This card, probably designed in October 1965 (judging by the notation "10-65" printed on the left edge), was printed for use with the GE 600 series computers at Bell Labs.
The version of the Bell logo on this card predates the great modernization of american corporate logos in the late 1960's; although it is considerably simplified from earlier versions of the Bell logo.
This card, probably designed in December 1971 (judging by the notation "12-71" printed on the left edge), was printed for use with the same computers, and serves to illustrate the new modernized Bell System logo. The card has also been simplified by eliminating the self interpreting features of the older card. A high resolution scan is available.
The Burlington Northern began operation in 1970, when use of punched-cards was the expected tool for data processing. The Burlington-Northern logo on this card is an excellent example of a modernized corporate logo from the that era, although one of its predecessors, the Chicago-Burlington and Quincy Railroad, had used a modern style of logo for most of the past century. Today, the modern logo of the BNSF railroad is something of a retro design, harking back to the old Santa-Fe railroad logo. A high resolution scan is available.
Burroughs certainly used Gardner-Denver semi-automatic wire-wrap machines to build their own mainframes of the late 1960's, and they probably sold wire-wrap systems, either software or software plus controller plus machine, to others. This card was either for internal use or was sold as part of a package to those who bought Gardner-Denver machines with Burroughs controllers or support software. In any case, the big B burroughs logo is prominently displayed!
This Job card from the mid 1960's contains a striking rendition of the classic Carnegie Tech seal, rendered in a somewhat faded halftone in the space reserved for comments. The great modernization hit at about the same time that Carnegie Tech became Carnegie-Mellon University, so as Tech became Mellon, the new generation of cards bore modernized artwork.
This IPL V card matches the above job card. These cards were both used with the Bendix G 20 system that was, through the mid 1960's, the workhorse computer in the Carnegie Tech computing center. A high resolution scan is available.
This card from the latter years of the Soviet Union is imprinted with the logo of the nuclear research institute at Dubna, a suburb of Moscow. The logo is based on the building housing one of the institute's particle accelerators, surrounded by the stylized electron orbits of the Bohr atom, a common symbol for atomic research. The calendar printed on this card makes it clear that the card was distributed as a souvenier; distributing souvenier punched cards was a common way of advertising that an institute was on the cutting edge of high technology; this remained true even when cards had become nearly obsolete because of the strong association in the public mind between cards, computers and modernity.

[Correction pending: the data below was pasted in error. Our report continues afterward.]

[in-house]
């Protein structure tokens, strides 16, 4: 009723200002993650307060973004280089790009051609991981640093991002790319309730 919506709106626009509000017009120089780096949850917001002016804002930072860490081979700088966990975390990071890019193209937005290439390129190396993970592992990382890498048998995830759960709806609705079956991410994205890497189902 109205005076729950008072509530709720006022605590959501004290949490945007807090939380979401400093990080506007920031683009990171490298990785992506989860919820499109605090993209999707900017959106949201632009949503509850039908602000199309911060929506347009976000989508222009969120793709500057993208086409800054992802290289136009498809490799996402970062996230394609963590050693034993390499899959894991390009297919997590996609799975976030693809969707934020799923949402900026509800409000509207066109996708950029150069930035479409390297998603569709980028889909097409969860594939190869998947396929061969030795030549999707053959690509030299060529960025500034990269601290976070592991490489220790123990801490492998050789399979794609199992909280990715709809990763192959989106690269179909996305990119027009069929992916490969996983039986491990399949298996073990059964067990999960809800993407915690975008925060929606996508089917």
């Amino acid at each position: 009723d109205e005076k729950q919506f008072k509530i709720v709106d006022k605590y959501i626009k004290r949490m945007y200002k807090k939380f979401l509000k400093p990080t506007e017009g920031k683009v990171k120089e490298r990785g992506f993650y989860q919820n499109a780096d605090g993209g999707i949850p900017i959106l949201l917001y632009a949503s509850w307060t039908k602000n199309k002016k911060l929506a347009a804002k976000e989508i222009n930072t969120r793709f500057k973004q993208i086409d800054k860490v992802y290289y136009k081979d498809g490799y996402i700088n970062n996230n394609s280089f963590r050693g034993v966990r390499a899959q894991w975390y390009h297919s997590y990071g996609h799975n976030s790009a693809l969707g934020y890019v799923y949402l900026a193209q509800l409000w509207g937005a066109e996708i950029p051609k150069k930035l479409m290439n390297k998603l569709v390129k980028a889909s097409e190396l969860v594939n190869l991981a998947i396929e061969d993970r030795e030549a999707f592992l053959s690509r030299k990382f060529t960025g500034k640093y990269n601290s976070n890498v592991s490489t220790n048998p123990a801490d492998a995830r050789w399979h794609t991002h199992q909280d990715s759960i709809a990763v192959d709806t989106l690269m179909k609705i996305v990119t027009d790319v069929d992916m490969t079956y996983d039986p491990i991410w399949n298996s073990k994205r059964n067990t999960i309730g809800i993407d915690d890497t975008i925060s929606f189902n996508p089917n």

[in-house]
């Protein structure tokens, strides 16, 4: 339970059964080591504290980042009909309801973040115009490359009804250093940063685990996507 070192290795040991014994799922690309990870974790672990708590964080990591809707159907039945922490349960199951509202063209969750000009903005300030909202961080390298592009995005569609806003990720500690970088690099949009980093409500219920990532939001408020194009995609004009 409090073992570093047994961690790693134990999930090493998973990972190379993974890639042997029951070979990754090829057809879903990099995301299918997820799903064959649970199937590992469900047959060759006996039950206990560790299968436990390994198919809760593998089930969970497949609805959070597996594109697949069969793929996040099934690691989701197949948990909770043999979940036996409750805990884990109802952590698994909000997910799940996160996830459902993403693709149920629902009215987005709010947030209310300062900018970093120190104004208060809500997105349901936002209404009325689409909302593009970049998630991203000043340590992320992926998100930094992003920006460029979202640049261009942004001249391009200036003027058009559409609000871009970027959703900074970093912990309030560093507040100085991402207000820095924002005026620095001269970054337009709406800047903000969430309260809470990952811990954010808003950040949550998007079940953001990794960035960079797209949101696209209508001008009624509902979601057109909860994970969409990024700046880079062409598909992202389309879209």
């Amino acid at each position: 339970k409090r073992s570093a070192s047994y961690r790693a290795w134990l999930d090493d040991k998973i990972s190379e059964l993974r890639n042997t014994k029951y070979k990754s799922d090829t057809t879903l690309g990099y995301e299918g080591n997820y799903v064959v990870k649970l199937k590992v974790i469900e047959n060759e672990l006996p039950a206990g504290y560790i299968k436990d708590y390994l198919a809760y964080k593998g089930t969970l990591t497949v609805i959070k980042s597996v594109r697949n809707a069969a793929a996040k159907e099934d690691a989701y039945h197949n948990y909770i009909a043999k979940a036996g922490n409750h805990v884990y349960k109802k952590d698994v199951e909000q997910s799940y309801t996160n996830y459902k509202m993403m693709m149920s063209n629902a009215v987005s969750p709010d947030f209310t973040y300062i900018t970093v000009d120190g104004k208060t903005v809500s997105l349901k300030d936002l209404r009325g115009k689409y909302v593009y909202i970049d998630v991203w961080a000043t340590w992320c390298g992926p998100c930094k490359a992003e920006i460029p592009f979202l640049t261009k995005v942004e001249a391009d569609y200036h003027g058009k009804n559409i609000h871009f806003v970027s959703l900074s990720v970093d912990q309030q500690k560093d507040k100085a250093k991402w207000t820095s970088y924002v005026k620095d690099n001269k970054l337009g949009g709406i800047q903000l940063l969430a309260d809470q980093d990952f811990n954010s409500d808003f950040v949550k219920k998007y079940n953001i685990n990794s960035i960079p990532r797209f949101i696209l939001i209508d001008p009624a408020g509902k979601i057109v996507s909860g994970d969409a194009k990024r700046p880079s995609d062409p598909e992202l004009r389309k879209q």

Most institutions were content to print either their name or their logo on a card, but some cards featured both. Iowa State is famous as the home of the Atasanoff-Berry Computer, the first vacuum-tube digital calculator. It is strange that they were willing to sacrifice the numbering of the 9's row on the card, yet were unwilling to clear the clutter from their institutional seal. A high resolution scan is available.
Most institutions were content to print either their name or their logo on a card, but some cards featured both. Kitt Peak chose to clear most of the card to ensure that their tastefully assymetrical artwork would not be obscured. A high resolution scan is available.
Most cards with institutional logos on them are based on symmetrical designs, with the logo centered on the card. A few institutions such as Maryland opted to make a statement with an assymetrical design. In this example, Maryland has also boldly gone where few others have gone before, putting the colored stripe across the bottom of the card and adding a second stripe to highlight the institutional name! A high resolution scan is available.
McMaster's off-center design incorporates a subtle feature in that the artwork leaves columns 1 to 72 uncluttered; this conforms to the FORTRAN convention that columns 73-80 are not used in program decks, so the logo artwork does not distract from the interpretation of FORTRAN code. A high resolution scan is available.
This card is one of the uglyest to bear an institutional logo! Perhaps it was printed as a stopgap measure while awaiting the completion of the redesign of MIT's university seal, an effort that was part of the great modernization of american corporate logos in the late 1960's.
This general purpose card tastefully displays the University name and heraldic emblem.